The Fake Following: Should Influence Be Bought?

Depending what kind of industry you work in, the condition of your social media accounts can be the difference between getting work and losing a job. All of us have to be mindful of the content we share and its public availability, but for celebrities, business people and ‘influencers’, there’s real-world currency in how many followers they have, and the social cachet it provides.

Listen Now: The New York Times Nicholas Confessore on the era of fake followers.

In The New York Times recently, a report was released showing that up to 48 million of Twitter’s supposed 330 million monthly active users are in fake. That’s nearly 15% of all accounts. Which unlike some social media companies, Twitter isn’t totally against because they don’t “require accounts to be associated with a real person*.”

The population of fake accounts though is concerning. Not only when it comes to user privacy, but because of the market created for purchasing these bots as followers, and in turn amplifying certain messages, news, and public opinions all by upping the social credibility of the accounts they follow.

“The number of people who follow, like or ‘friend’ you, has created a news status marker,” reports the NYT. For some entertainers and entrepreneurs, “followers counts on social networks help determine who will hire them, how much they are paid for bookings or endorsements, even how potential customers evaluate their businesses or products.”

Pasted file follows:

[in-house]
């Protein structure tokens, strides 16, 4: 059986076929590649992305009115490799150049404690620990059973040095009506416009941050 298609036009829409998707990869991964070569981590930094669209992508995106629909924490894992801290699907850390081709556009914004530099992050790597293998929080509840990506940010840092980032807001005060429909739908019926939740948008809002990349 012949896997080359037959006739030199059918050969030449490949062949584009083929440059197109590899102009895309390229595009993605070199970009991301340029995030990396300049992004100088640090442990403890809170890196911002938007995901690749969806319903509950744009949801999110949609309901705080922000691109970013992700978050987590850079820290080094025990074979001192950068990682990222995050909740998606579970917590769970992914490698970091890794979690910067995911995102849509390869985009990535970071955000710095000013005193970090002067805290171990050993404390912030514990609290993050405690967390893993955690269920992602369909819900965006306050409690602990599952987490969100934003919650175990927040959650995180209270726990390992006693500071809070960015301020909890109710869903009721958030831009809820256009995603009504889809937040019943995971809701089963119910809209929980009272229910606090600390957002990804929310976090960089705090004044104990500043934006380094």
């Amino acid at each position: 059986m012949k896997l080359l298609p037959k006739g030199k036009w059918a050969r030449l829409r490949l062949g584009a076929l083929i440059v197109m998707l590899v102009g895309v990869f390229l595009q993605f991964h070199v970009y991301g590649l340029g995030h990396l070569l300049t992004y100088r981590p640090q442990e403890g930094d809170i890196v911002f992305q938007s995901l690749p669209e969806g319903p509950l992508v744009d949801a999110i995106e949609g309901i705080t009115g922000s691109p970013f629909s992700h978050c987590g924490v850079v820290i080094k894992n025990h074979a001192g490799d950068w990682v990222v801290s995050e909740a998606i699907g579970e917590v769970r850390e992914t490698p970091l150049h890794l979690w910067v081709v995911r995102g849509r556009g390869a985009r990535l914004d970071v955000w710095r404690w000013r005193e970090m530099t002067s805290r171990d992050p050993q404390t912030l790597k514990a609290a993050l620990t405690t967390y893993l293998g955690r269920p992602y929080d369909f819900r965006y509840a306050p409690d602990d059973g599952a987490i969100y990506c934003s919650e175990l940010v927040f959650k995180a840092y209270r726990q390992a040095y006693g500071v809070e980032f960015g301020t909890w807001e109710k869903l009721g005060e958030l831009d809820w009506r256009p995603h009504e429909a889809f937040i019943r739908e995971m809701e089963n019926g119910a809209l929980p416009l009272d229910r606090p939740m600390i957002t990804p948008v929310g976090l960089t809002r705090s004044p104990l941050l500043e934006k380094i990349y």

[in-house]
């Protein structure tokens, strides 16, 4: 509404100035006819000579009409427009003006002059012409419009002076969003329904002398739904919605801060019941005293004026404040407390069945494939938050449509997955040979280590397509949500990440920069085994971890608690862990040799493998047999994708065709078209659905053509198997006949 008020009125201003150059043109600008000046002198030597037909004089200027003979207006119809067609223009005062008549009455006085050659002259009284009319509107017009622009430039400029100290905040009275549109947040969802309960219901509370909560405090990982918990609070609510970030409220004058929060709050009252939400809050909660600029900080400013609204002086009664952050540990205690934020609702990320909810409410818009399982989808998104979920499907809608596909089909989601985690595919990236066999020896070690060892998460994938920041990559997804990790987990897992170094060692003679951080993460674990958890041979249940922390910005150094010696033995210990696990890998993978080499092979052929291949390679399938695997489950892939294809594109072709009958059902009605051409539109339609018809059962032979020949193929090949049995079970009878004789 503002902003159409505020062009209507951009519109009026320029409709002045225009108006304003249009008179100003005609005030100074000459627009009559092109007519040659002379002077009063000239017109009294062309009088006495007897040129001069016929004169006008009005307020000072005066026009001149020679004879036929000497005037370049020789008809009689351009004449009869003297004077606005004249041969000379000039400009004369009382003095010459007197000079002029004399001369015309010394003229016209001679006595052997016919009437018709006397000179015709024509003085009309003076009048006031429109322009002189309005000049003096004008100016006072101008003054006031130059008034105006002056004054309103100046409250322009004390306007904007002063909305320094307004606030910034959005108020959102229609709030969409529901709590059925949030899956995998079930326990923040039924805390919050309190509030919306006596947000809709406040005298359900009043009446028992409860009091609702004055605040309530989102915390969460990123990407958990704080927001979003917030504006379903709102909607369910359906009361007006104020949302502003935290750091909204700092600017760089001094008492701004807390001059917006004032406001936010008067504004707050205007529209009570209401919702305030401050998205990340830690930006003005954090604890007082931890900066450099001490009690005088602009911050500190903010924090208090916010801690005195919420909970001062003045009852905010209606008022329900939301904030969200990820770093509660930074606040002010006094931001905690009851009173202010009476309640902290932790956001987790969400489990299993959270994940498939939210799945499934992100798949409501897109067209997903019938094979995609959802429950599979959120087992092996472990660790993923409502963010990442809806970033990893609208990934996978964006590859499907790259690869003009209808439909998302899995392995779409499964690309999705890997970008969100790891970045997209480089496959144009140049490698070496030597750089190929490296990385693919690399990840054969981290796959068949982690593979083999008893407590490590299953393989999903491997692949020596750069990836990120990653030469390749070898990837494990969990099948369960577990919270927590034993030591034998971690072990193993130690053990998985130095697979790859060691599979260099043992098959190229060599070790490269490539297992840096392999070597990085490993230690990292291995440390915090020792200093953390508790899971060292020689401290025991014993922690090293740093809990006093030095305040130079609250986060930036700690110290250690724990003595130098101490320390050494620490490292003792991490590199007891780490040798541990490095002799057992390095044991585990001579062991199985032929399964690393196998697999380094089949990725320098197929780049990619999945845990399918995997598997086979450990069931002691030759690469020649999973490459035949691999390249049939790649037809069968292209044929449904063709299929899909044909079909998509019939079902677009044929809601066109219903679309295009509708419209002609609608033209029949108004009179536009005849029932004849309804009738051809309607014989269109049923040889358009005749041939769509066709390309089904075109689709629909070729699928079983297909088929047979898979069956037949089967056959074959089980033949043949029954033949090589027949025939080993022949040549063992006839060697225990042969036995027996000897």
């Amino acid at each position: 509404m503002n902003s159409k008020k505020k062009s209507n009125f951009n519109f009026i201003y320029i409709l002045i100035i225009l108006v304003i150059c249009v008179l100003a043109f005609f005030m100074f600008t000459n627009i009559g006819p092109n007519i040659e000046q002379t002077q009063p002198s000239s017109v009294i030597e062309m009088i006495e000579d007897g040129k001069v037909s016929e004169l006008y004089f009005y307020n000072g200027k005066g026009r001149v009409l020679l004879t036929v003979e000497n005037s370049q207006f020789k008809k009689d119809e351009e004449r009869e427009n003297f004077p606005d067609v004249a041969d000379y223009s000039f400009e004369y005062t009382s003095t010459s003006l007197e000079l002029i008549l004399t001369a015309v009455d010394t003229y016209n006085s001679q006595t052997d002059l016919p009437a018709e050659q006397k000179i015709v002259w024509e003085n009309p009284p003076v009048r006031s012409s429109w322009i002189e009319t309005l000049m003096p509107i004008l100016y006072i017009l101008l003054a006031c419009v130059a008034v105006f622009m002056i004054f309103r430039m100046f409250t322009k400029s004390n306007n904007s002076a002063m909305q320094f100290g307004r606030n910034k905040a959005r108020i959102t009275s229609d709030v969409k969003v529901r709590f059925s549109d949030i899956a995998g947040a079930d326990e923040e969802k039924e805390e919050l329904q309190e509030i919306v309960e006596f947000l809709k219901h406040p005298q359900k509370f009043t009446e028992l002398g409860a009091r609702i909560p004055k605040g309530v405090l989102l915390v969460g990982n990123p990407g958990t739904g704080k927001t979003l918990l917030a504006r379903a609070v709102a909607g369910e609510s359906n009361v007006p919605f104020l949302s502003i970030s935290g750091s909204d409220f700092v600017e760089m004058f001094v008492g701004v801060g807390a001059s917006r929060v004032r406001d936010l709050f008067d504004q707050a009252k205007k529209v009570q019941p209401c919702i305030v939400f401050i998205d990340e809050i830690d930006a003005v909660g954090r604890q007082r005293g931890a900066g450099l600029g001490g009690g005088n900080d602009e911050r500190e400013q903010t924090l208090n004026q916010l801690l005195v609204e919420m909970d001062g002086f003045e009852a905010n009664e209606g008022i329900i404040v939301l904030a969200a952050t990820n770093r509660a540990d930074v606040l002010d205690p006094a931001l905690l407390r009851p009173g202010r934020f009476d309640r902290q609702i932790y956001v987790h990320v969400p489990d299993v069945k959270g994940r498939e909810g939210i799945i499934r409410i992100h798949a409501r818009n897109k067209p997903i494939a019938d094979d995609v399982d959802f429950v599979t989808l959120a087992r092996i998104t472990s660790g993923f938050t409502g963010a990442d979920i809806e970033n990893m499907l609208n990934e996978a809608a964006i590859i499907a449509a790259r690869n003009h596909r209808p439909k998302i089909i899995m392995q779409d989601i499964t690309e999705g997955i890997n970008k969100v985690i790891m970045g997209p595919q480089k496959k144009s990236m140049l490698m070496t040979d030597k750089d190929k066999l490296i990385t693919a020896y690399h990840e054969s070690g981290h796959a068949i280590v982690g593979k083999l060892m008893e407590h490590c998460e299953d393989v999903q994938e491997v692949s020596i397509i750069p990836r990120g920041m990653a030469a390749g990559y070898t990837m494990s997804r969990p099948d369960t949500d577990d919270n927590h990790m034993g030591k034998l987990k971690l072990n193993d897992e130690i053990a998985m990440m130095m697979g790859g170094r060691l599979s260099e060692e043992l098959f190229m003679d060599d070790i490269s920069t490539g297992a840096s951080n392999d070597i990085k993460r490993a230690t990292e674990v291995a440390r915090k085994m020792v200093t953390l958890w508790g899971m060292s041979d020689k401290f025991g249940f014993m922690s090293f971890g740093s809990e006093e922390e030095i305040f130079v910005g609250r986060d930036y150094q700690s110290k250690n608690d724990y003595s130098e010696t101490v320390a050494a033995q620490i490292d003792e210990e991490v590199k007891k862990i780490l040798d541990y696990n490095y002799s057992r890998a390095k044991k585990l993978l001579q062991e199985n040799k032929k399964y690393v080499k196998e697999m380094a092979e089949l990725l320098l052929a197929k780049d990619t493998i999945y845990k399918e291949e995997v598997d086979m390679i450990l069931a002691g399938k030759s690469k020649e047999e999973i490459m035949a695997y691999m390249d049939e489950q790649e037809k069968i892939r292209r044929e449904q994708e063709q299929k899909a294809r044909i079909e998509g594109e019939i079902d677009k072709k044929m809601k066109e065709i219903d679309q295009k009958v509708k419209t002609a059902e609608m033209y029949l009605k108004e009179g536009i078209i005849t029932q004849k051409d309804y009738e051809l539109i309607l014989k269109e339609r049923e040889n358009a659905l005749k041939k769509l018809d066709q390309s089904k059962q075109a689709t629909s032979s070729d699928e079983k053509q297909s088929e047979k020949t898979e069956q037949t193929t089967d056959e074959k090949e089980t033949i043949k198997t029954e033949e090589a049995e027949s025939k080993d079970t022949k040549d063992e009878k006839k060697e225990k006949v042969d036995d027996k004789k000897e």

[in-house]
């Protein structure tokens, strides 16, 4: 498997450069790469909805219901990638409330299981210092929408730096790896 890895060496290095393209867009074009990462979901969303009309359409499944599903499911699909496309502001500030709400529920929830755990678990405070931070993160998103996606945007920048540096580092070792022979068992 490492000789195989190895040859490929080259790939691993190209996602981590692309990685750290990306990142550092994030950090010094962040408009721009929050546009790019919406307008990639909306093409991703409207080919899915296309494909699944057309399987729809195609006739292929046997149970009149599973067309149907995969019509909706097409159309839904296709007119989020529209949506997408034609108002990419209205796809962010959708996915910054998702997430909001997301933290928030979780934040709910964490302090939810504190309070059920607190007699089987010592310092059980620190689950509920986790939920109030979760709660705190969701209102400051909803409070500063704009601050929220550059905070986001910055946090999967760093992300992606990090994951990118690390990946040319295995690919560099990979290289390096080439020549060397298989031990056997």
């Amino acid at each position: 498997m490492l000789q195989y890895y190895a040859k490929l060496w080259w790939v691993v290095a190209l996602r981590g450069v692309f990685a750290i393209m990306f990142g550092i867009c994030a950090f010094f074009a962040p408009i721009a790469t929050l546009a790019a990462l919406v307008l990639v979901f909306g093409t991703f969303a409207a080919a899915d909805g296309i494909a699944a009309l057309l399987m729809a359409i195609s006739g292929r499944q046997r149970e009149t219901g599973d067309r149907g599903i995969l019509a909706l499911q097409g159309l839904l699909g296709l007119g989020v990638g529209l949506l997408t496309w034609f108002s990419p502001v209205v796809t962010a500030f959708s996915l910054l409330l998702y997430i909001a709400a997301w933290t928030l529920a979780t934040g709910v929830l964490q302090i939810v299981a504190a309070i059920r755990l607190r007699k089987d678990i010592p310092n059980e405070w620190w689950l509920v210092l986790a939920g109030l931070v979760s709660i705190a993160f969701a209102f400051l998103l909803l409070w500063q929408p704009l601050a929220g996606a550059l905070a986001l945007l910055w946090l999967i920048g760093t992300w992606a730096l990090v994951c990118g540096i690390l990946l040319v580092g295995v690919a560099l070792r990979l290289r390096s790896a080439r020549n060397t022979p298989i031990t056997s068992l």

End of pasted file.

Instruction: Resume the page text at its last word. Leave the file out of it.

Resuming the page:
Speaking with the NYT’s Nicholas Confessore who contributed to the piece, he says he wouldn’t go so far as to say fake followers could affect the result of an election, but did say, “[they] certainly influence how we talk online. There’s been some great research in how bots shape conversation about politics indifferent countries – including the US – and how foreign governments can deploy bots to colonise hashtags on social media with propaganda.”

Purchasing followers is certainly an ethical grey area when it comes to social media use. Already so much of how we portray ourselves is filtered, diluted, and limited to the highlights, so why does it matter if our ‘real’ follower numbers aren’t what they appear to be?

“Some people might say it’s not a big deal, but if you’re a company or an influencer who’s getting paid by an advertiser who thinks they have a million followers and they’re mostly fake, someone is being defrauded, “ says Nicholas. “The other problem is these [fake accounts] don’t come from nowhere; the highest quality ones are made by stealing the identities of people on social media.”

To think that our culture has come to a point where ‘social identity’ means so much reflects an interesting change in our value system. The digital world and our status in its ecosystem have a significant bearing on how we’re perceived in real-world scenarios, and where we gain our sense of belonging.

Nicholas says, “It shows how social media has changed what constitutes being a person, and changed how you value yourself. It used be in the old days you had your friends, [they were] your friends, and that’s all that mattered. Now, I have 150,000 followers on Twitter roughly, and that makes me some kind of a person on Twitter, and people impute some value to that in different ways. Somehow it’s become a status symbol and a marker of intrinsic worth of a person and their opinions and beliefs, and that is very strange to me.”

*Quote taken from The New York Times, ‘The Follower Factory.


Photo: Laura Bennett

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